After Canadians raced for weeks to get vaccinated against COVID-19, the pace of first doses in Canada is finally slowing down. And while that’s partially good news—a large majority of people have been jabbed—it also puts the spotlight on those Canadians who don’t feel an urgent pull to get vaccinated, subsequently threatening the likelihood of achieving herd immunity.
Figuring out how to get those folks vaccinated is complicated.
At least 70 percent of Canadians have received at least one dose of a two-dose vaccine, and nearly half are fully vaccinated, according to Our World in Data. (Those numbers skew even higher for eligible Canadians as kids under 12 are not allowed to be vaccinated currently.) That’s good news, proven by the dwindling number of COVID-19 infections in the country. Alberta, for example, North America’s COVID hotspot in April, had only 569 active cases as of Thursday.
“Canada, really, we’re doing quite well—extraordinarily well—for first and second dose coverage,” said Dr. Katrina Plamondon, University of British Columbia Okanagan’s nursing school professor and global health specialist.
The problem is that reaching herd immunity—effectively stamping out the virus—likely requires even more people to get vaccinated. Experts estimate that a population needs to be anywhere from 85 to 90 percent fully vaccinated before herd immunity is reached. In Malta, an impressive 85 percent of people are vaccinated, and yet, the virus is still spreading.
Getting as many people vaccinated as possible is the main way for everyone to climb out of the pandemic. They prevent people from catching and spreading the virus, and “breakthrough infections,” or rare infections caught by a fully vaccinated person, tend to be significantly less severe. (Breakthrough cases only account for 0.5 percent of all cases in Canada.)
“In general, Canadians are a little more motivated to get vaccinated, but eventually we reach a point where we deal with a small portion of people who don't want it or aren't motivated,” said Dr. Stephen Hoption Cann, a University of British Columbia epidemiologist.
Vaccination rates for other illnesses suggest Canadians skew in favour of vaccines. A 2017 Statistics Canada survey found that 90.2 percent were protected against measles and 89.9 percent against mumps. Flu vaccine uptake has hovered around 40 percent, but that’s because the shot is largely marketed to older people. Uptake climbs to 70 percent for people over 65. On the flip side, only about two to three percent of Canadians are staunchly anti-vaxx.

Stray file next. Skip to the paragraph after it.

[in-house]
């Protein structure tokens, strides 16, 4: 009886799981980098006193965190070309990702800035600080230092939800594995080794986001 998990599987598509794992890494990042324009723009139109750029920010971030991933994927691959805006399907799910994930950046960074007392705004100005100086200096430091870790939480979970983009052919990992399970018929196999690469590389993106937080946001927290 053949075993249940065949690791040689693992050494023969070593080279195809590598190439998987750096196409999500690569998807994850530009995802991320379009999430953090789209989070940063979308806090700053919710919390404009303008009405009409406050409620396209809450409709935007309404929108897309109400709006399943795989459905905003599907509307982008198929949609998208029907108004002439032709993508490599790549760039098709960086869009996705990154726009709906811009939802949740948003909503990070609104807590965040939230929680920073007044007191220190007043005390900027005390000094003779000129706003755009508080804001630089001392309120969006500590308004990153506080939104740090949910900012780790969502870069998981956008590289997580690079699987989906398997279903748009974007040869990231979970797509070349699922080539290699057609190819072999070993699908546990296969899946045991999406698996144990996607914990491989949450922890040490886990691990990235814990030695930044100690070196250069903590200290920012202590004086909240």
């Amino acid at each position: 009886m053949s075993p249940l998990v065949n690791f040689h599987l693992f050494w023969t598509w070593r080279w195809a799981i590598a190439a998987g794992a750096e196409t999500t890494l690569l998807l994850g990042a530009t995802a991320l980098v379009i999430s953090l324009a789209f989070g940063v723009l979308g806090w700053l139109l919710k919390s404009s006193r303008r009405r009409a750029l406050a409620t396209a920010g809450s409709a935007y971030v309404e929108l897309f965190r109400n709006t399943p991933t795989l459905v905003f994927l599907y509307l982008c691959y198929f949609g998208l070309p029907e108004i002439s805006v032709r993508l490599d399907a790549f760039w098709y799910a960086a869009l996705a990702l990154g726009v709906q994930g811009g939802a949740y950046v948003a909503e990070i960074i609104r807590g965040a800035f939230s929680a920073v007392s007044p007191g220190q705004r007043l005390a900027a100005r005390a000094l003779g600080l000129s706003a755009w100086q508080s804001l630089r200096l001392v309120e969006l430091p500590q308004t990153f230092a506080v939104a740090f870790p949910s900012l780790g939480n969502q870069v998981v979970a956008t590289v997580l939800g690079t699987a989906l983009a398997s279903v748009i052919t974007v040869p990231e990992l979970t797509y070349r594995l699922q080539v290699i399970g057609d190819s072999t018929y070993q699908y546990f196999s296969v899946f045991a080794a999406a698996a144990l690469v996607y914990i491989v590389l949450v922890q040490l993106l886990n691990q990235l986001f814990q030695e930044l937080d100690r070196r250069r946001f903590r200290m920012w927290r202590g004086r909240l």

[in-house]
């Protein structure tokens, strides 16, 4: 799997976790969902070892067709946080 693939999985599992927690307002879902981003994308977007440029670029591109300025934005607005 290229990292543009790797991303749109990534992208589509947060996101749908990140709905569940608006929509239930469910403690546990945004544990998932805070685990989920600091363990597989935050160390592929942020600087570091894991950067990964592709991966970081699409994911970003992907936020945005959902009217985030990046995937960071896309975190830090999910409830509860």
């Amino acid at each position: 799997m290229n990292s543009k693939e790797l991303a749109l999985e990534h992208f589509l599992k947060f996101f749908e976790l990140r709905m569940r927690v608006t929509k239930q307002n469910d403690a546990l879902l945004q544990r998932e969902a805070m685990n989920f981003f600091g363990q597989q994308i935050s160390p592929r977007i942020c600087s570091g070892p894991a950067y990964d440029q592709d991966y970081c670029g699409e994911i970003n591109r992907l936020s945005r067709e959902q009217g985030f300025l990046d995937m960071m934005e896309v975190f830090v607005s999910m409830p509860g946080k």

Improving vaccine accessibility
For many, getting a vaccine may be as simple as getting easier access to a site that offers jabs like a pop-up or pharmacy. Taking time off work or travelling to get a dose aren’t easy options for all workers, especially those who work long hours, shift work, or don’t have access to a vehicle.
“There are some people who have not been vaccinated because they're waiting for legitimate health reasons. There are people waiting because of worries about safety and wanting to see more robust data,” Plamondon said. “Then, there’s another group—people who have difficulty accessing it for various reasons.”
Global News reported how grassroots efforts have pooled together time and manpower to drive people to vaccination hubs. Some groups even cold-called businesses and encouraged them to let their often precariously employed workers take time to get jabbed.
Plamondon said community-led campaigns are the most effective—policy needs to engage with and reflect the needs of Canadians who struggle to access vaccines.
Extending clinic hours beyond the regular 9 to 5, producing vaccine-related information in a number of languages, and making it as easy as possible for people who don't have internet access to schedule appointments offline are all strategies that improve accessibility.
Others require more convincing. According to Hoption Cann, tackling vaccine hesitancy varies from province to province, but offering incentives can help. All over the U.S. as well as in Alberta and Mantioba, vaccine lotteries were implemented to encourage people to get vaccinated. One dispensary is even offering a year's supply of weed for people who get jabbed. In Oregon, vaccinated students are eligible for one of five $100,000 college scholarships.
“It’s good to have those incentives because a lot of countries have opened up without adequate vaccination levels and their numbers have gone up,” the epidemiologist said.
More extreme incentives include vaccine passports.